For seniors living with dementia, symptoms go beyond memory loss. Falls are already the leading cause of injury for older Canadians, and that risk only increases for people with dementia.
Each year, 60 percent of seniors with dementia suffer a fall. That’s four to five times more often than seniors without cognitive impairment, and falls threaten their independence and even raise their risk of dying. Indeed, fall-related injuries account for 16 percent of their hospital admissions, and because cognitive impairment can interfere with their ability to communicate their symptoms, the warning signs are often missed.
Experts are now using computer vision to hone in on subtle changes in the way these seniors walk that can predict when a fall is likely to happen in the next few days or weeks. Knowing that physical symptoms are worsening can help prevent falls from happening.
It’s a main focus of research for scientists at the University Health Network’s KITE Research Institute like geriatric psychiatrist Andrea Iaboni and biomedical engineer Babak Taati, also an assistant professor at the University of Toronto.
But to establish a video-based monitoring system that wouldn’t require patients to remember to carry around a physical identification tag — a major barrier to implementation for people with dementia — Iaboni and Taati know that they first need to battle elements of ageism and ableism that are baked into existing facial recognition programs.
“Facial recognition technologies work well for young, healthy adults, but not as well for older adults with dementia, cerebral palsy and Parkinson’s,” said Taati in a press release.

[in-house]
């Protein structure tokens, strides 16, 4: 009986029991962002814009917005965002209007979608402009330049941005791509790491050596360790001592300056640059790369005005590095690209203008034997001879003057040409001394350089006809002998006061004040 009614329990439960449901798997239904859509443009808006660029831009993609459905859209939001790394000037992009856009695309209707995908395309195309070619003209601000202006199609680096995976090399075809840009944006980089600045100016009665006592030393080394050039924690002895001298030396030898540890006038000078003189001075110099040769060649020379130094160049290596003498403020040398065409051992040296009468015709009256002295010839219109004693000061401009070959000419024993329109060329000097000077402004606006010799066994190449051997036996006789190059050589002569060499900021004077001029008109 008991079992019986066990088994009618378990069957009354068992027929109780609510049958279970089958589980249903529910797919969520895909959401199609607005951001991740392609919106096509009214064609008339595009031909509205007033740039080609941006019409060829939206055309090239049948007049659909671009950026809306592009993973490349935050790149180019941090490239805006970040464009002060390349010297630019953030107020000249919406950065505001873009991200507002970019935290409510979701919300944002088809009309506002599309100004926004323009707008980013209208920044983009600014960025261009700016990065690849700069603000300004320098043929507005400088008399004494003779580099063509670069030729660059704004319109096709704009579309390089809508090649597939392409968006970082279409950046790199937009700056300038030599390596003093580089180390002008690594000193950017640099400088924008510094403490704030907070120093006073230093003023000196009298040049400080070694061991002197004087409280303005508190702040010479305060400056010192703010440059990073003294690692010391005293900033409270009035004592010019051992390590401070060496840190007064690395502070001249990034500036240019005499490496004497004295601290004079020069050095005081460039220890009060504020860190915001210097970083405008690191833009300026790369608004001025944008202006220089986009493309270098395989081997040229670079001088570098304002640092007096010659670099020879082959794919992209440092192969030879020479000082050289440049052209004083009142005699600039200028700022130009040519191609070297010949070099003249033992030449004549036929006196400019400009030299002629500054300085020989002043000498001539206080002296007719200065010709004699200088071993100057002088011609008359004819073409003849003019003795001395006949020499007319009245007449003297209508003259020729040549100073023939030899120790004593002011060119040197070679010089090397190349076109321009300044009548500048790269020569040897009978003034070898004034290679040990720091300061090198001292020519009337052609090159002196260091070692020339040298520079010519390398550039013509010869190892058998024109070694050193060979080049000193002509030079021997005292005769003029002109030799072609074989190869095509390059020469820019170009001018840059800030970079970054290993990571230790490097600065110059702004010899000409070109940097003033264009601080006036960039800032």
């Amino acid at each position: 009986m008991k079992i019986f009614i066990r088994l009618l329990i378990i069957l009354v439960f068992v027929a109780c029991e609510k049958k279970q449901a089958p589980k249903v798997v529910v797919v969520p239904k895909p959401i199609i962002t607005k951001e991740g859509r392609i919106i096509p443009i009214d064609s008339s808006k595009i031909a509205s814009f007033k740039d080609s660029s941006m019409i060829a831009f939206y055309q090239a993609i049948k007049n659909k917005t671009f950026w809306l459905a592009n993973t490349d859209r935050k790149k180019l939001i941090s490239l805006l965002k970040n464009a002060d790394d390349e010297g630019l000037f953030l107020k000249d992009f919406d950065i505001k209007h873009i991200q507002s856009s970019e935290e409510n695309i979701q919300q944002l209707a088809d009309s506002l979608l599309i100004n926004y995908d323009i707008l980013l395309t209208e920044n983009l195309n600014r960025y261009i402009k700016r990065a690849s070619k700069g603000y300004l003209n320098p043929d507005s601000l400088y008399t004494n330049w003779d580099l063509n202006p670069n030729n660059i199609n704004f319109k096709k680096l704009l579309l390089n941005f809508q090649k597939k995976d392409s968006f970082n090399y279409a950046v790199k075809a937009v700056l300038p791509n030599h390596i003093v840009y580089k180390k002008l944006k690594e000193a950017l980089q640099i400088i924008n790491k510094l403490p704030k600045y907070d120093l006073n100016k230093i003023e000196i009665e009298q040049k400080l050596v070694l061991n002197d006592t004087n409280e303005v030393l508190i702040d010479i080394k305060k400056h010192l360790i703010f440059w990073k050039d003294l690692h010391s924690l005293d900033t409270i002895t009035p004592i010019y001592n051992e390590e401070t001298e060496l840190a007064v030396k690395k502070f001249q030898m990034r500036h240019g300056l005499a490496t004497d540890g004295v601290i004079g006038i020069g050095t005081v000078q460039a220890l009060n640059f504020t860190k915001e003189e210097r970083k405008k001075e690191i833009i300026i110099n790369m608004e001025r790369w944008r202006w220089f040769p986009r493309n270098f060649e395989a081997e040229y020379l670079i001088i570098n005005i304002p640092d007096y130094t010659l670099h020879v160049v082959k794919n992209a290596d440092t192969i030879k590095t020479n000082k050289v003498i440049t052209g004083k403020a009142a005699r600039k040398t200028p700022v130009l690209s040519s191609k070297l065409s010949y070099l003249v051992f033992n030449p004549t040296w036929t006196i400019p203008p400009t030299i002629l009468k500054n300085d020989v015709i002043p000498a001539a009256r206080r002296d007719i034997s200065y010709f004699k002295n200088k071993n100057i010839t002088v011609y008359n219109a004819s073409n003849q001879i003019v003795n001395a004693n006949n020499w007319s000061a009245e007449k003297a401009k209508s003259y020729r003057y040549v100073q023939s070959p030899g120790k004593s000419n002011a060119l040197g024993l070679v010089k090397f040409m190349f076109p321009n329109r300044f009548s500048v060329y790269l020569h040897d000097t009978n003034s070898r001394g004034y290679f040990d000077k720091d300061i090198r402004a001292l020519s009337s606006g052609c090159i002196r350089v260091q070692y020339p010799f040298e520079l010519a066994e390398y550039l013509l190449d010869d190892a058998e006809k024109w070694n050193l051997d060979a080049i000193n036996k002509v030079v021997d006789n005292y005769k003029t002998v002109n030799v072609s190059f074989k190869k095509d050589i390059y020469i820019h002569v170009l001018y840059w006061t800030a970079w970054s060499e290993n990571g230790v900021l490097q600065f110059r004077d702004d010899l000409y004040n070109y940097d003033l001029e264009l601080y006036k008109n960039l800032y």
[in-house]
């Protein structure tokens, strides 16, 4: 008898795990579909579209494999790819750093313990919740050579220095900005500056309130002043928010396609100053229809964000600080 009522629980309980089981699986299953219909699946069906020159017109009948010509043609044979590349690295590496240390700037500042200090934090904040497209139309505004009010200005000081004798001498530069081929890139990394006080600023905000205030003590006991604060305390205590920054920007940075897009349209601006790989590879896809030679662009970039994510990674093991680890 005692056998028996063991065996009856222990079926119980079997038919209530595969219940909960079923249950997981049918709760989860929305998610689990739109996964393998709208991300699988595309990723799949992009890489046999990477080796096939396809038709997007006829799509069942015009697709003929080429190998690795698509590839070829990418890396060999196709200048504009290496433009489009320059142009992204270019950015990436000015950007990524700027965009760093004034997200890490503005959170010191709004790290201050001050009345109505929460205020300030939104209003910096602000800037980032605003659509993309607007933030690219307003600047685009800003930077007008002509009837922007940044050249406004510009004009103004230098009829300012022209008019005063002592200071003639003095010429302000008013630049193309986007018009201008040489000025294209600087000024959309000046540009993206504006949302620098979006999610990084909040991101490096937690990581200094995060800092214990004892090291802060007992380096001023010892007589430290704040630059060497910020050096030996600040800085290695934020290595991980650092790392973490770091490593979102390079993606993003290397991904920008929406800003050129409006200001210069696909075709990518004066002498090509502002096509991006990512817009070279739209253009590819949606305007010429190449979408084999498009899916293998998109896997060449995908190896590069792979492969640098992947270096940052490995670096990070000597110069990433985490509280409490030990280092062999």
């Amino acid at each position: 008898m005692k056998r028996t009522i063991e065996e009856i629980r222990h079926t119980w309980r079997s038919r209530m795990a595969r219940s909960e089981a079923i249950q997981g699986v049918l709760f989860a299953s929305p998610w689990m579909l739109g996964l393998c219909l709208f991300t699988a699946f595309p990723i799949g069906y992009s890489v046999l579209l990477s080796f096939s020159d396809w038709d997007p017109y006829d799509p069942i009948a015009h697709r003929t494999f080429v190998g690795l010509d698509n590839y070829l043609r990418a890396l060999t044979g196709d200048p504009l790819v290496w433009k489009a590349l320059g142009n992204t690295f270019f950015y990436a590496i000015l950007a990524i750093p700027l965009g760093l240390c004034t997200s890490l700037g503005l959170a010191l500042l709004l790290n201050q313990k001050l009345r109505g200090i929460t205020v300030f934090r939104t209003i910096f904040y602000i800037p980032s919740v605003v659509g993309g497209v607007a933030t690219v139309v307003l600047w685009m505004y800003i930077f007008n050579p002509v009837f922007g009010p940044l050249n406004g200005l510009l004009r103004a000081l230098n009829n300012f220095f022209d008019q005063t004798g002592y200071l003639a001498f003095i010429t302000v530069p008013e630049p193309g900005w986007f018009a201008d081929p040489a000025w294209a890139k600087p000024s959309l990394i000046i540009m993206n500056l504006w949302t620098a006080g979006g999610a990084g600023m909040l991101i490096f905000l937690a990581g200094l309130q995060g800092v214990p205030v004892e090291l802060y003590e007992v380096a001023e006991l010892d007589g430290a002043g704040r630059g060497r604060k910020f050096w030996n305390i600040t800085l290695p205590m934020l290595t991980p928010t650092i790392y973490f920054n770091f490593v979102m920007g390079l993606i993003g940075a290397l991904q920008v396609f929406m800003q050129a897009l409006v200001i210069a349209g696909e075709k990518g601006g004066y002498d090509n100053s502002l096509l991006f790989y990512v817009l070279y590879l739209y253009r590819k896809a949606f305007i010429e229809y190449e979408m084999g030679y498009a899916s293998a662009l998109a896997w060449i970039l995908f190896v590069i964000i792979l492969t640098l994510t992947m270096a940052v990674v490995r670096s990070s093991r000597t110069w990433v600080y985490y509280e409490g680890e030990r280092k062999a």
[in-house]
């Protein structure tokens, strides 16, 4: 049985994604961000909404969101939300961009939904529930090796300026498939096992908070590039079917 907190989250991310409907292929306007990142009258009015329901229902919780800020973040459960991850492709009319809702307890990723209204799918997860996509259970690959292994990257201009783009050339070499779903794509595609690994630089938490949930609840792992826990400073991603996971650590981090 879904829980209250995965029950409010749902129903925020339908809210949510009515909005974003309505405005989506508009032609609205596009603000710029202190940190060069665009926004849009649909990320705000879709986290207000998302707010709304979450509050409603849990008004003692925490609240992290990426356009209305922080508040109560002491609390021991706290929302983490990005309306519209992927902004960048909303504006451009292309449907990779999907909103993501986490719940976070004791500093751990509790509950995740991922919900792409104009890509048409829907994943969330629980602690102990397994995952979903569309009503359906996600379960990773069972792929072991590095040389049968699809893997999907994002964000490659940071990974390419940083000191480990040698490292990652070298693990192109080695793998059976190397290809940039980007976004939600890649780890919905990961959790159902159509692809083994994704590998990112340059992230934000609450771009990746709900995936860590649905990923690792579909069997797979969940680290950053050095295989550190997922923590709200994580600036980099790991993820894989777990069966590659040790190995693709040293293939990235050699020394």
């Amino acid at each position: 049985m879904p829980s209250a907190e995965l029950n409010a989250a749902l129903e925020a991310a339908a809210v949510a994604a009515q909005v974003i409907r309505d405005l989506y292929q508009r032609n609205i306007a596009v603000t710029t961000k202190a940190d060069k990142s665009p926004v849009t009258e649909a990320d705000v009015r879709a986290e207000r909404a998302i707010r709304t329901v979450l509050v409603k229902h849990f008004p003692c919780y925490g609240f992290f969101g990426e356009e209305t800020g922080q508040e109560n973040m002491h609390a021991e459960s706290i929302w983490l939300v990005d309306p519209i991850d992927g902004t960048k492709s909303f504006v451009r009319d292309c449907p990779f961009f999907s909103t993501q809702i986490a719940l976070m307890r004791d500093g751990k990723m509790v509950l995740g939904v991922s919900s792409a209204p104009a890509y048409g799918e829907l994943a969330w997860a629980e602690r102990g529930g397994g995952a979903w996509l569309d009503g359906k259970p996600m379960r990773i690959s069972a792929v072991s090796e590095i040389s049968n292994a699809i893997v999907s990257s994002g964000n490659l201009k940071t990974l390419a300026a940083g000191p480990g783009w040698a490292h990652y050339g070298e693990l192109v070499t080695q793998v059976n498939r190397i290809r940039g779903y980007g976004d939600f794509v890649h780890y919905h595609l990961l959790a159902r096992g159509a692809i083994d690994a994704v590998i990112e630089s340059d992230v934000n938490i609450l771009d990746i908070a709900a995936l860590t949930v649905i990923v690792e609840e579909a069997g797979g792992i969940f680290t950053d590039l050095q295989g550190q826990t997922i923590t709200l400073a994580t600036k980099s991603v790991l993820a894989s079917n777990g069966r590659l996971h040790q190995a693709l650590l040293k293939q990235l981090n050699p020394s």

At KITE, scientists are using artificial intelligence (AI) to build a video-based monitoring system called AMBIENT. For the pilot study, a video camera has been installed at the end of a hallway in the Specialized Dementia Unit. Each time someone walks by carrying a radio frequency ID tag, the camera is activated, and it films the patient’s movement as they walk through the hallway.
The software can then look at elements like the number of steps taken each second and smoothness of stride. Comparing against those same measurements taken days or weeks earlier, AMBIENT can track changes to steadiness and coordination that might predict a fall before it happens.
Based on preliminary results, AMBIENT can predict a fall within the next 30 days. With this in mind, healthcare providers can adjust medications or caregivers can enhance supervision to prevent an injury.
In future, the research team plans to use privacy-preserving machine learning techniques to improve facial recognition for older adults with dementia. This would allow AMBIENT to be deployed anywhere, with nothing more than a video camera.
Many long-term care homes already have surveillance cameras installed that could be used with AMBIENT. Roughly 70 percent of long-term care residents have dementia, and AMBIENT could help assess them for fall risk on a daily basis without adding the burden of comprehensive testing to residents or staff.
Similar analyses could ultimately extend to other health conditions, such as physical symptoms of pain or infection.
Training facial recognition to be more inclusive opens doors to using AI to help more patients. It’s a powerful tool that could improve quality of life without being obtrusive. Residents and patients simply carry on with their regular activities.
There are large gaps in long-term care that need to be addressed to protect our elders. Technology like AMBIENT can help recognize early symptoms, allowing us to take action and ensure a higher level of care.